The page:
September 22, 2011 / 11:51 AM / in 6 years

WRAPUP 1-OMV eyes slow, difficult return to Libya

* Bumping up Libya production will take up to 18 months

* Refining and marketing assets on the block

* Shares fall in weaker market after strategy update

By Sylvia Westall and Michael Shields

ISTANBUL/VIENNA Sept 22 (Reuters) - Looted camps and poor logistics are going to make returning to Libya slow and arduous, oil and gas group OMV said on Thursday, predicting it could take up to 18 months for production to normalise.

OMV, which got about a tenth of its oil from Libya last year, will send a team to the North African country in the next few days to inspect its facilities and meet the new head of the state National Oil Corp, CEO Gerhard Roiss said.

“Hopefully we can see all our upstream facilities there and then get the first idea of what is damaged, how long it will take us to go onstream again,” he said on the sidelines of OMV’s capital markets day in Istanbul.

The turmoil in Libya and Yemen mean that OMV’s 2011 production will lag last year’s levels.

OMV’s shares fell 7 percent by 1105 GMT, underperforming the sector index which was down 4.8 percent.

OMV’s Libyan production was normal until Feb. 20, then plunged to zero as the revolt against Muammar Gaddafi’s rule forced it to turn to other countries for oil. It has said production is unlikely to start again this year.

“Our working assumption is 50 percent (production capacity) for next year. We can’t really refine that until we start production up and see how good or bad things are,” OMV’s exploration and production head Jaap Huijskes said.

Logistics were the main issue with facilities in the vast desert country stripped bare during the seven-month conflict. OMV is working with its main partner Repsol to get new equipment ready, he said.

“Most of the contractors’ and our camps have been looted...there are no cars, there is no kitchen, there is no food, no beds, no laptops, no nothing. To get all that back into place is going to take a fair amount of time,” he said.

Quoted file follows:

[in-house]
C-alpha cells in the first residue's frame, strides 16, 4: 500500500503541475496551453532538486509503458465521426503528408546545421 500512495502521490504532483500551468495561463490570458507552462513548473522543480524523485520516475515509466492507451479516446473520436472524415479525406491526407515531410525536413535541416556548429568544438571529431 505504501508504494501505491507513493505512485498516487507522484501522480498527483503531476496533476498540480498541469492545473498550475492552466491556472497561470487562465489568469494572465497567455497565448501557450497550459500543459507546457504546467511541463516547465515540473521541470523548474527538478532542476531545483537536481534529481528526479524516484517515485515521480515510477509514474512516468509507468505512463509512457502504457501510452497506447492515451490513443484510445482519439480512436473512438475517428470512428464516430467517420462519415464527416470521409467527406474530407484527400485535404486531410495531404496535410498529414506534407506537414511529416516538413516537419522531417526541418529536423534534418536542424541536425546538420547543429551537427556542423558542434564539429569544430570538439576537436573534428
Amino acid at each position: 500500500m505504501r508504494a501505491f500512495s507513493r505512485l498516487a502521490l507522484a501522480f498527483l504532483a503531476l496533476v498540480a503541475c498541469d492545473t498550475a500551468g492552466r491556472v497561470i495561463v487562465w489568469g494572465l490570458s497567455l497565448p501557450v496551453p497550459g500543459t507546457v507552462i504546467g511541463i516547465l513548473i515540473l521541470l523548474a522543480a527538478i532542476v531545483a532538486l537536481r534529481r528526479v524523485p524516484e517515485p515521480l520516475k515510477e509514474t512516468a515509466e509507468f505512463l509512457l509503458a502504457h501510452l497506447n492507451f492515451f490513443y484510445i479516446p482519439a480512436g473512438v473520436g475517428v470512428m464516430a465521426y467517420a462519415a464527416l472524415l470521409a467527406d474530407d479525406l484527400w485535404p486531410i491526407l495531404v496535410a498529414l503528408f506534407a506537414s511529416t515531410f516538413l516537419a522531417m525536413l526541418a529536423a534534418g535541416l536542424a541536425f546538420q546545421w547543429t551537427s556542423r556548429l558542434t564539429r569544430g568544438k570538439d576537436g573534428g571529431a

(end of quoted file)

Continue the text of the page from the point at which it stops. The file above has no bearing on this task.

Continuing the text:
“The jury is still out on when we can actually physically go back into the field and actually recommence production.”


Despite all the uncertainties surrounding Libya’s future, Roiss said OMV was bullish on growth opportunities and felt secure its contracts signed before the war would be honoured.

The group has exploration and production licences and Libyan petroleum contracts running up to 2032.

“Libya is a long-term investment. If we have a chance to increase our portfolio in Libya we would be prepared to do it. Libya is key,” said Roiss, who became CEO in April.

OMV rival Eni , which is Libya’s leading foreign oil producer, led the charge back into the North African country a month ago when Gaddafi’s rule imploded. OMV said it had hesitated due to worries about security.

While Libya is starting the road to recovery, the situation in Yemen has become extremely unstable, Roiss said.

OMV’s production there had fallen to around 4,000-6,000 barrels of oil equivalent per day (boe/d) from around 7,500 boe/d early last month and one of its projects there had been pushed back a year to 2013.

OMV it still interested in staying in Yemen despite the ant-government unrest, Huijskes said.

As a whole, the Vienna-based group said its annual average production would be under 300,000 boe/d this year versus 318,000 boe/d in 2010.

It also outlined a 1 billion euro ($1.4 billion) divestment programme at its capital markets presentation that was a showcase for Roiss’s corporate strategy.

It plans to hit this target by 2014 through divesting refining and marketing assets, allowing it to focus on its more profitable exploration and production business. (Editing by James Jukwey)

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